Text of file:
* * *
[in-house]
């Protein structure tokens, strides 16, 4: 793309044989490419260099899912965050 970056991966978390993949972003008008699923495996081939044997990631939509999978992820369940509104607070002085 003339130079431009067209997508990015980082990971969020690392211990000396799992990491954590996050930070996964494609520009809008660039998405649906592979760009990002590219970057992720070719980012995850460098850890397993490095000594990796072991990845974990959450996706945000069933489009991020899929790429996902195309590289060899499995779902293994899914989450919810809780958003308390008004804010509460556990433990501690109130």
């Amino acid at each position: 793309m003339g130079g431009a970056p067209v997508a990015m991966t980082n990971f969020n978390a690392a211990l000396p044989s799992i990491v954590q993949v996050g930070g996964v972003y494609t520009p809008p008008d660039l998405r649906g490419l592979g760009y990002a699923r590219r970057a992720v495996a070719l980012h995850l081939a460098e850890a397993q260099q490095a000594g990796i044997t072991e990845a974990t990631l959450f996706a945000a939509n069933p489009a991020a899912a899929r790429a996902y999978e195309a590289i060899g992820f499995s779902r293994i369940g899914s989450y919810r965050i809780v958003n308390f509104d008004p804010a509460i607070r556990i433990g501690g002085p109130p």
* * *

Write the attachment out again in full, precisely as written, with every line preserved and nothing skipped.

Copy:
[in-house]
């Protein structure tokens, strides 16, 4: 793309044989490419260099899912965050 970056991966978390993949972003008008699923495996081939044997990631939509999978992820369940509104607070002085 003339130079431009067209997508990015980082990971969020690392211990000396799992990491954590996050930070996964494609520009809008660039998405649906592979760009990002590219970057992720070719980012995850460098850890397993490095000594990796072991990845974990959450996706945000069933489009991020899929790429996902195309590289060899499995779902293994899914989450919810809780958003308390008004804010509460556990433990501690109130």
């Amino acid at each position: 793309m003339g130079g431009a970056p067209v997508a990015m991966t980082n990971f969020n978390a690392a211990l000396p044989s799992i990491v954590q993949v996050g930070g996964v972003y494609t520009p809008p008008d660039l998405r649906g490419l592979g760009y990002a699923r590219r970057a992720v495996a070719l980012h995850l081939a460098e850890a397993q260099q490095a000594g990796i044997t072991e990845a974990t990631l959450f996706a945000a939509n069933p489009a991020a899912a899929r790429a996902y999978e195309a590289i060899g992820f499995s779902r293994i369940g899914s989450y919810r965050i809780v958003n308390f509104d008004p804010a509460i607070r556990i433990g501690g002085p109130p």